Home > Lifestyle > Features
Friday August 22, 2014 MYT 10:00:00 PM
Friday August 22, 2014 MYT 9:12:41 AM
by ludwig burger
From flowers to tyres: A piece of rubber made from dandelion plants is seen at the Fraunhofer Institute in Muenster, Germany. – Reuters
The roadside flower often considered as a pest now has a bright future in the tyre industry.
Dutch biologist Ingrid van der Meer often meets with disbelief when she talks about her work on dandelions and how it could secure the future of road transport. The reaction is understandable, given most people regard the yellow flowers as pesky intruders in their gardens rather than a promising source of rubber for tyres.
“People just think of it as a horrible weed and ask how can you get enough material for tyres from just a small root,” says van der Meer. But it’s no joke. Her research team is competing with others across the world to breed a type of dandelion native to Kazakhstan whose taproot yields a milky fluid with tire-grade rubber particles in it.
Global tyre makers such as industry leaders Bridgestone Corp and Continental AG believe they are in for rich pickings and are backing such research to the tune of millions of dollars.
Early signs are good. A small-scale trial by a US research team found the dandelions delivered per-hectare rubber yields on a par with the best rubber tree plantations in Asia. So within a decade, rather than being a backyard bane like their wild cousins, the new flowers might be seen in neat rows in hundreds of thousands of acres across Europe and the US, where they can grow even in poor soil.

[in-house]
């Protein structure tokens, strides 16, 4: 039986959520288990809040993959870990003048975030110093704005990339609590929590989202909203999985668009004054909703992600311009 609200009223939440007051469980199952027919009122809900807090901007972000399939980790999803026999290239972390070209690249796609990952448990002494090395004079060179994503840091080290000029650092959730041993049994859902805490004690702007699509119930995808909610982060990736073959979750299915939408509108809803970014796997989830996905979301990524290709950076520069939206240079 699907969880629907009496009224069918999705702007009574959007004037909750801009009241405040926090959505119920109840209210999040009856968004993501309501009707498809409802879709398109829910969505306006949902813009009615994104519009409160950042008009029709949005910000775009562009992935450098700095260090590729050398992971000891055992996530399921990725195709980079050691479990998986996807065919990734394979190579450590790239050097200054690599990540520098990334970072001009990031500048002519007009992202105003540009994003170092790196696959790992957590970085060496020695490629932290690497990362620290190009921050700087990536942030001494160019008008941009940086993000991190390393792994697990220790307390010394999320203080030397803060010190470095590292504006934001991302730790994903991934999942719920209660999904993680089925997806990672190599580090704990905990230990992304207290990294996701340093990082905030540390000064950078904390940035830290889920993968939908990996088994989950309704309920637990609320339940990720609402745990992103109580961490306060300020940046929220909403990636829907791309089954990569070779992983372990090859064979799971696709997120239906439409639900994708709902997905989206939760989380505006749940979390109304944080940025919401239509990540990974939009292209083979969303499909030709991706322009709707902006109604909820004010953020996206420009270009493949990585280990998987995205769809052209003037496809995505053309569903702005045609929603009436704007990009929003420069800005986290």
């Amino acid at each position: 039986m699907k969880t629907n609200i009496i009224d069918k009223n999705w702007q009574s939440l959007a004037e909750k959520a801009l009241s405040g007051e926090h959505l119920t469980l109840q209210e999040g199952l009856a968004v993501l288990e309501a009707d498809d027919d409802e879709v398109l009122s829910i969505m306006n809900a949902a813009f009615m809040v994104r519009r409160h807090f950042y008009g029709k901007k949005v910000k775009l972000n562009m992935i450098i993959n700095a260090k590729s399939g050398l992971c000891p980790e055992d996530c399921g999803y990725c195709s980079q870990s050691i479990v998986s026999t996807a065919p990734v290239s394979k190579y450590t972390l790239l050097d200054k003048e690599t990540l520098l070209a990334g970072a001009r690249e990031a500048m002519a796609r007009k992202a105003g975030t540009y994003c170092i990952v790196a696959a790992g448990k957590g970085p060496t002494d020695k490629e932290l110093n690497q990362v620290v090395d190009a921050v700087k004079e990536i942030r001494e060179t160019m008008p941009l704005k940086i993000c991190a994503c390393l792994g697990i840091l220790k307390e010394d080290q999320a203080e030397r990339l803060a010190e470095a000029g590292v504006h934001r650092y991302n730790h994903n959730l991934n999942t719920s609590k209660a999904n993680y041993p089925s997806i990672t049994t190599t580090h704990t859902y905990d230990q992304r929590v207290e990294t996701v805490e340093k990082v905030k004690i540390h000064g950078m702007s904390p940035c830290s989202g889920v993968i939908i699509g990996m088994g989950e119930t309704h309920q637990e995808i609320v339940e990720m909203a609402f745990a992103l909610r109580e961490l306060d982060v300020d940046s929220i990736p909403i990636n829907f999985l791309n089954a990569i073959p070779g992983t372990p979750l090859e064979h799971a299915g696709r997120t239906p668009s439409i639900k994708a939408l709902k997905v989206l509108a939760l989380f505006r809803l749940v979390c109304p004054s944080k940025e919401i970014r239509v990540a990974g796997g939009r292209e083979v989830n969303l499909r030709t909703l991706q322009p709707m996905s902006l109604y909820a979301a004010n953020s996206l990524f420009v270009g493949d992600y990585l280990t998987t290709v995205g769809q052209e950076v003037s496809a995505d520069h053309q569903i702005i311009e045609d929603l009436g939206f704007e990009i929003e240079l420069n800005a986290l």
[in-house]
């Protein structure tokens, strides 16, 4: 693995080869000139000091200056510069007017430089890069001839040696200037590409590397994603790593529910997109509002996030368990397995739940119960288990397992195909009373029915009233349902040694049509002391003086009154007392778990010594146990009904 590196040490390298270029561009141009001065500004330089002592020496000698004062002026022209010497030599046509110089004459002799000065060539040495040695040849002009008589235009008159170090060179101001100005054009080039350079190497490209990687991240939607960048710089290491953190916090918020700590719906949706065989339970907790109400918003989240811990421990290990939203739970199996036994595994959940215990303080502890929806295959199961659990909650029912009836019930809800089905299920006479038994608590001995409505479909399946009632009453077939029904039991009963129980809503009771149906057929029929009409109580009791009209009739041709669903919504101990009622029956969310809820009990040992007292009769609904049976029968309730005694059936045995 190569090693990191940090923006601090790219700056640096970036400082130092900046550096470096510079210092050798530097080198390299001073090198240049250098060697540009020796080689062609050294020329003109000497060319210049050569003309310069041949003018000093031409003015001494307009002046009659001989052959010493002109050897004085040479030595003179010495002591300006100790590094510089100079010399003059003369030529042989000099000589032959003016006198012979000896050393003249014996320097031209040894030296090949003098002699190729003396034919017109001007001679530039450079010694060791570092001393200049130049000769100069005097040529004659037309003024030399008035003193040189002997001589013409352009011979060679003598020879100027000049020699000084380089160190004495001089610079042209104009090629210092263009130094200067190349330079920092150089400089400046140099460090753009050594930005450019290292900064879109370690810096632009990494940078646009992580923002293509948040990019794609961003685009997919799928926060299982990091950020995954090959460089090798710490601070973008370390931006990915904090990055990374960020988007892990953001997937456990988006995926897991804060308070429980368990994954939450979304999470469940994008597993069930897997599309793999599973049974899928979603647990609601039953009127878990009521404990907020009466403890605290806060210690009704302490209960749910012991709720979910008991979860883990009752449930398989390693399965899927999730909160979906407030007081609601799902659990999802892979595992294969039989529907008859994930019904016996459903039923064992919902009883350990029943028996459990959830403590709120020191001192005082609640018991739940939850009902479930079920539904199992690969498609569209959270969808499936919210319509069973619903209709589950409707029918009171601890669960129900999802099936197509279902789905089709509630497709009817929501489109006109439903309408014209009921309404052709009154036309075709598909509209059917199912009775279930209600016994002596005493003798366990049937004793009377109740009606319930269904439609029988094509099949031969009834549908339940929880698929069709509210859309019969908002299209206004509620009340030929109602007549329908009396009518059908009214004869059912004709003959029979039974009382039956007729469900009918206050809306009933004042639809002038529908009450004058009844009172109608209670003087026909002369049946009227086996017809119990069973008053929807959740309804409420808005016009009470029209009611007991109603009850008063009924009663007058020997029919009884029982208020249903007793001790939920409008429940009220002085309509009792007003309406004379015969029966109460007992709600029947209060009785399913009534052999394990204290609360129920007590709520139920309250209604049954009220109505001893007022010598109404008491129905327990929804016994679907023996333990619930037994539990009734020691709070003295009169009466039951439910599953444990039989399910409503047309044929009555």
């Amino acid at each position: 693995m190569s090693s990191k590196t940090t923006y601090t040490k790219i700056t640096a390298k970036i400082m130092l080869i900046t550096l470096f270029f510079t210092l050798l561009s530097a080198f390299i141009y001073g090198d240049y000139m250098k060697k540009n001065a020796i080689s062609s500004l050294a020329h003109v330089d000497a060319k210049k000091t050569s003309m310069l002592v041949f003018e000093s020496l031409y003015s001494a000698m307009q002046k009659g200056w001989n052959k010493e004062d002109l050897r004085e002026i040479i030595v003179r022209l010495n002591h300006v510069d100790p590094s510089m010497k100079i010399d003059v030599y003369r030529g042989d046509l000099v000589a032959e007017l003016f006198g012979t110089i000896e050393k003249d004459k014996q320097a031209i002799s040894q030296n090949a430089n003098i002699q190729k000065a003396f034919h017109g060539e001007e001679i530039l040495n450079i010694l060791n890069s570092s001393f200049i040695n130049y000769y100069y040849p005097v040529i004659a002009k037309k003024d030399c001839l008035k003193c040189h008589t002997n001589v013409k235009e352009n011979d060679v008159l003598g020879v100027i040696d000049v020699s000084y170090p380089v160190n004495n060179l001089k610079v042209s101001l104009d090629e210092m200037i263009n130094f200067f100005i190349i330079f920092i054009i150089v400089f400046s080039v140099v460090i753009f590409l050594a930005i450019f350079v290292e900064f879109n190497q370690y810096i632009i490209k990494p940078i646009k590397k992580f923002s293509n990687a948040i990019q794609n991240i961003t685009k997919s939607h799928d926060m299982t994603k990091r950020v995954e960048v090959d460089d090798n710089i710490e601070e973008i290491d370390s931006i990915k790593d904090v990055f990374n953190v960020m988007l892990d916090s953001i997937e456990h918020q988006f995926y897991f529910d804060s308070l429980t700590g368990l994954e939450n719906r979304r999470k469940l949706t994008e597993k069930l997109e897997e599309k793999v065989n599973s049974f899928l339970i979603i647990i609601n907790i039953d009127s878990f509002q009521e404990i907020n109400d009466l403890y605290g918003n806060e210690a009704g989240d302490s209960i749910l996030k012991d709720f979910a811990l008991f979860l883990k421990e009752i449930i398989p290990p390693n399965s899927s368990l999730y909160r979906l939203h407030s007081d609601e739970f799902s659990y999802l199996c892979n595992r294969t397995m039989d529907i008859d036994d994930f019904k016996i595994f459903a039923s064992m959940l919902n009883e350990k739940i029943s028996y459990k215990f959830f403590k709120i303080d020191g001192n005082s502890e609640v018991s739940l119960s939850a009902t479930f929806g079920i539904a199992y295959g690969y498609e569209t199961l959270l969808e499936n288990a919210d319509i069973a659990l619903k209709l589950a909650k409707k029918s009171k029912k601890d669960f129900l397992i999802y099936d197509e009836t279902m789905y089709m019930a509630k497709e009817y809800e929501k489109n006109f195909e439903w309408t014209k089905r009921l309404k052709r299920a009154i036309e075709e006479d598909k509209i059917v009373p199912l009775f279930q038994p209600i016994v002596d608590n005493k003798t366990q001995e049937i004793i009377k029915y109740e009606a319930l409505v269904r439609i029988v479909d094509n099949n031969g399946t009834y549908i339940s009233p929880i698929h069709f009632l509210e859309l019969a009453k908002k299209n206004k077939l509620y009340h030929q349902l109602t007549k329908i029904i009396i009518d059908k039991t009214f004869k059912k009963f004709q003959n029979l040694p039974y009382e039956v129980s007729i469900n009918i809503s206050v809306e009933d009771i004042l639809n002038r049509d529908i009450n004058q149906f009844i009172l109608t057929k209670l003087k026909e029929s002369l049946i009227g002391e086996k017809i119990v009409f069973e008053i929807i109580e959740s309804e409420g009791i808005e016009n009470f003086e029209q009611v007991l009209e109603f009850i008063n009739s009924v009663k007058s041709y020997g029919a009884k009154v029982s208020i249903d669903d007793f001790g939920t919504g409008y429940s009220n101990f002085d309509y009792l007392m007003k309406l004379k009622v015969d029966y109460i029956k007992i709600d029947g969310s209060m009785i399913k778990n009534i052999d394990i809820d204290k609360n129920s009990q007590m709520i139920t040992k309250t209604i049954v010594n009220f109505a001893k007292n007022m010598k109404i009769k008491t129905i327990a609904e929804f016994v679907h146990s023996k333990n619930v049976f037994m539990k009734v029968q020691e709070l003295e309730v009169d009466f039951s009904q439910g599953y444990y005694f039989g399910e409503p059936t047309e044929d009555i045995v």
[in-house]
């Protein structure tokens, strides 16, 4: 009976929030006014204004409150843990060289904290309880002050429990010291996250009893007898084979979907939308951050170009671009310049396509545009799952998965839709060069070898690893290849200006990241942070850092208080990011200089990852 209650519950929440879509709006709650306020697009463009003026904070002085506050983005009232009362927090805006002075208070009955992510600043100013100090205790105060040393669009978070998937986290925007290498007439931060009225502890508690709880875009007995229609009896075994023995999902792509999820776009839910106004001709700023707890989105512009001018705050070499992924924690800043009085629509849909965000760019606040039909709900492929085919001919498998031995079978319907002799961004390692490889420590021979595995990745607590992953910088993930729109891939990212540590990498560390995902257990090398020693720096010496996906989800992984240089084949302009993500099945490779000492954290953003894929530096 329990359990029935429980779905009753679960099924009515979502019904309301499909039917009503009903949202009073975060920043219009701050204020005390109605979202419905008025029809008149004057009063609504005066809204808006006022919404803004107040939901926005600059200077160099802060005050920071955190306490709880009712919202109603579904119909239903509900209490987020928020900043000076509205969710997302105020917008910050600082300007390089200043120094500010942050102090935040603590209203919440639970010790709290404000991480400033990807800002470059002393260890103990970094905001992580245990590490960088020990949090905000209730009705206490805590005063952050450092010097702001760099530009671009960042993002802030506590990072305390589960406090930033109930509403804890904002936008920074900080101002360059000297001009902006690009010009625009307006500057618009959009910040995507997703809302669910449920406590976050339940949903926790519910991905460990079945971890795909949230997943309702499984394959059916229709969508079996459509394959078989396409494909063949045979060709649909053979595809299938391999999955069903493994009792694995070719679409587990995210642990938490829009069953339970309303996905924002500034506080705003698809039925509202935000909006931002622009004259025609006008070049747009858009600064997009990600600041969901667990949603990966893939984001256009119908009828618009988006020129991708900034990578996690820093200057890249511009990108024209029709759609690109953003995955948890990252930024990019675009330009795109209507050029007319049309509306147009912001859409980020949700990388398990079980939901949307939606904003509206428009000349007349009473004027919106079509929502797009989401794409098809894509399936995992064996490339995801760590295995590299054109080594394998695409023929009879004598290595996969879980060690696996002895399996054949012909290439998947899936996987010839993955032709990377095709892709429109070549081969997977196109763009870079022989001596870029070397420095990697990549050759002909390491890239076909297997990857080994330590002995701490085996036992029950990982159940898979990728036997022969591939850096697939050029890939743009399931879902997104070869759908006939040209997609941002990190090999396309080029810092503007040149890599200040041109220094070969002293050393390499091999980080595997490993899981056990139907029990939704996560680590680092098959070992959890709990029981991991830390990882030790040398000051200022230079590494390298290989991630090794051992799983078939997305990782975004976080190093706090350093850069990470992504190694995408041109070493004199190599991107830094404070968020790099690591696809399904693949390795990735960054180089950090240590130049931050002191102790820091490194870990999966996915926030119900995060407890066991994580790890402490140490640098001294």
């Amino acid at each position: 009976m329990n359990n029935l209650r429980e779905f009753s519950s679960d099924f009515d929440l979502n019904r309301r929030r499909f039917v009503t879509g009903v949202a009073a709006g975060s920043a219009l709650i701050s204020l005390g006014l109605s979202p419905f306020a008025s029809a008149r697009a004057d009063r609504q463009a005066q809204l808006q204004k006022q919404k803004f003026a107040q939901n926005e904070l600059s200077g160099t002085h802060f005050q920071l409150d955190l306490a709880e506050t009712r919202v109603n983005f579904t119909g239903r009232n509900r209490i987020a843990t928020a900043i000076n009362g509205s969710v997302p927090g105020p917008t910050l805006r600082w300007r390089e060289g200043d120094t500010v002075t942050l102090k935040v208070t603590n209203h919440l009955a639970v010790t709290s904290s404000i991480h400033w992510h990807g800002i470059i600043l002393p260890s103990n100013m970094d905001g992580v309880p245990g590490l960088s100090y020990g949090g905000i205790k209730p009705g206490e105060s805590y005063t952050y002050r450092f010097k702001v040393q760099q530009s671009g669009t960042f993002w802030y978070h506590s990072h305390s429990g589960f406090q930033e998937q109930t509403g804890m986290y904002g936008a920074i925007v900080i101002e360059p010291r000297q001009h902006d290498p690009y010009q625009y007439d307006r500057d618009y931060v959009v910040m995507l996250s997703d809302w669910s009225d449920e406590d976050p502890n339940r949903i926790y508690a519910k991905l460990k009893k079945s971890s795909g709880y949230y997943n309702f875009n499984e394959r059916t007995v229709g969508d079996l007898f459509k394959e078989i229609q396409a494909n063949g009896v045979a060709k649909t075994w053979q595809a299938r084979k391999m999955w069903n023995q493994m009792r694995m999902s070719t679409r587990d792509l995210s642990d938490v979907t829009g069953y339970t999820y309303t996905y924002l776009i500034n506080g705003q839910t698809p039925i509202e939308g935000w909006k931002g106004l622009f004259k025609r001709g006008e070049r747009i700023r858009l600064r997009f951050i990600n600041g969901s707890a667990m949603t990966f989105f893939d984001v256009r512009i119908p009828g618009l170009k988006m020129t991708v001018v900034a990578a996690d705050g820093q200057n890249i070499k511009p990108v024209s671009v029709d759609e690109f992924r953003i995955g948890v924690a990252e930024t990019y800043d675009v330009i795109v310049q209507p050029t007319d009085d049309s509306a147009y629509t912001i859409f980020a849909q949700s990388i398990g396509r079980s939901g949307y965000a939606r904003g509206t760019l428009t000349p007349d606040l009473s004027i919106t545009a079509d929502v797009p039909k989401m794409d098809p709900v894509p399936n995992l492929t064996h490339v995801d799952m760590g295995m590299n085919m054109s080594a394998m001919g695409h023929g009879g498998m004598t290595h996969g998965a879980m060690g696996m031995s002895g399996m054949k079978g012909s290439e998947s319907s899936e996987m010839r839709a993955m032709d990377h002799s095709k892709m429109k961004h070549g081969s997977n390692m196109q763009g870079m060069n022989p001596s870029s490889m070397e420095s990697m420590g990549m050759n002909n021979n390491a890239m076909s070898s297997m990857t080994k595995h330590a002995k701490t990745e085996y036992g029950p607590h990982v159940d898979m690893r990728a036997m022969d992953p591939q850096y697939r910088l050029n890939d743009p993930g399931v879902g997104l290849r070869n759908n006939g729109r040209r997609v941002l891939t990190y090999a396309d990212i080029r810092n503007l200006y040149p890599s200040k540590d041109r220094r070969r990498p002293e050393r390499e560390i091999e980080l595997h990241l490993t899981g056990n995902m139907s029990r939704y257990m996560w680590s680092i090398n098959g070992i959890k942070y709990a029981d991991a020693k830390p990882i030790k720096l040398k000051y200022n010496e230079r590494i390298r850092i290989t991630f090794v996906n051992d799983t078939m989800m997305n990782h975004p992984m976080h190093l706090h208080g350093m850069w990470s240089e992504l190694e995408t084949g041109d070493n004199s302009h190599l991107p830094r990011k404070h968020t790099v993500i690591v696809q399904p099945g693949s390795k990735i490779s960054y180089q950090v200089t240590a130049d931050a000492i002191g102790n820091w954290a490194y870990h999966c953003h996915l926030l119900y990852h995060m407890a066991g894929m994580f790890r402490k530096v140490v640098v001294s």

And they could have some interesting modifications. For instance, German researchers have bred the plants to grow to up to 30cm in height, dwarfing their backyard cousins. They are also developing the dandelions with upright rather than flat-growing leaves so harvesting machines have something to grab on to.
The tyre industry, which consumes about two-thirds of the world’s natural rubber, has long felt uneasy about its complete reliance on rubber tree tapping in a handful of Southeast Asian nations, which account for most of the US$25bil in annual natural-rubber output. More than 100 years since the invention of synthetic rubber from petrochemicals, global road and air traffic still depend on the unique properties of plant-based rubber, which to date cannot be replicated by man-made materials.
Passenger car tyres need to have a content of between 10% to 40% natural rubber to allow them to stay flexible at low temperatures and to keep tiny cracks from growing. Truck and aircraft tires need an even higher percentage.
Tyre makers’ worst fear is that an uncontrollable fungus that has choked all attempts to run plantations in Brazil – where the rubber tree originates – might one day wreak havoc in Southeast Asia.